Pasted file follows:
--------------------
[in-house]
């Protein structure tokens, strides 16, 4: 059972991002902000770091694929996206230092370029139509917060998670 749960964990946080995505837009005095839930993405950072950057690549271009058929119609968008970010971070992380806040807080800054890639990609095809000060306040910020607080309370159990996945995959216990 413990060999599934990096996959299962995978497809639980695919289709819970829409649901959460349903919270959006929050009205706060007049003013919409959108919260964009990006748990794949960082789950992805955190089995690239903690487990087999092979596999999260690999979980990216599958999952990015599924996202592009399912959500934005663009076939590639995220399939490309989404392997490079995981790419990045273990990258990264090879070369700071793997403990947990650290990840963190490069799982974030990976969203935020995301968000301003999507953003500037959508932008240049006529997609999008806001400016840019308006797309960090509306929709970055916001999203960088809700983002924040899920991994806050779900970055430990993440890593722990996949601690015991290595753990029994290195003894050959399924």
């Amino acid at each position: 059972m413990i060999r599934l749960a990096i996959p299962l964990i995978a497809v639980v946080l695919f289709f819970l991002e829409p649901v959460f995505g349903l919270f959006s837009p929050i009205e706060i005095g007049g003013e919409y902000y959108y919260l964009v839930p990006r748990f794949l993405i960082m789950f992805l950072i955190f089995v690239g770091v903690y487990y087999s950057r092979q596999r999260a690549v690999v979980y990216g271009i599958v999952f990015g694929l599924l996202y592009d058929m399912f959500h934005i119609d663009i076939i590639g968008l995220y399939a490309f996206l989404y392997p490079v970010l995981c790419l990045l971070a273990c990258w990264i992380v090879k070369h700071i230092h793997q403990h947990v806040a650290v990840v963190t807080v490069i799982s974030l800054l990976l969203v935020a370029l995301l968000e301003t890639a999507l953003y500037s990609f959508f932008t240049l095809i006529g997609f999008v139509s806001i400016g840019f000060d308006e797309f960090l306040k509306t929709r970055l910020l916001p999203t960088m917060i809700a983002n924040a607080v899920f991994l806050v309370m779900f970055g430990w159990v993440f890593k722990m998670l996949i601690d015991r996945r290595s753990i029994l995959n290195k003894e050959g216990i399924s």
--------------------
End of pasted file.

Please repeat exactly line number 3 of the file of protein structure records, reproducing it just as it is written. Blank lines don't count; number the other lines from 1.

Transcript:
């Amino acid at each position: 059972m413990i060999r599934l749960a990096i996959p299962l964990i995978a497809v639980v946080l695919f289709f819970l991002e829409p649901v959460f995505g349903l919270f959006s837009p929050i009205e706060i005095g007049g003013e919409y902000y959108y919260l964009v839930p990006r748990f794949l993405i960082m789950f992805l950072i955190f089995v690239g770091v903690y487990y087999s950057r092979q596999r999260a690549v690999v979980y990216g271009i599958v999952f990015g694929l599924l996202y592009d058929m399912f959500h934005i119609d663009i076939i590639g968008l995220y399939a490309f996206l989404y392997p490079v970010l995981c790419l990045l971070a273990c990258w990264i992380v090879k070369h700071i230092h793997q403990h947990v806040a650290v990840v963190t807080v490069i799982s974030l800054l990976l969203v935020a370029l995301l968000e301003t890639a999507l953003y500037s990609f959508f932008t240049l095809i006529g997609f999008v139509s806001i400016g840019f000060d308006e797309f960090l306040k509306t929709r970055l910020l916001p999203t960088m917060i809700a983002n924040a607080v899920f991994l806050v309370m779900f970055g430990w159990v993440f890593k722990m998670l996949i601690d015991r996945r290595s753990i029994l995959n290195k003894e050959g216990i399924s």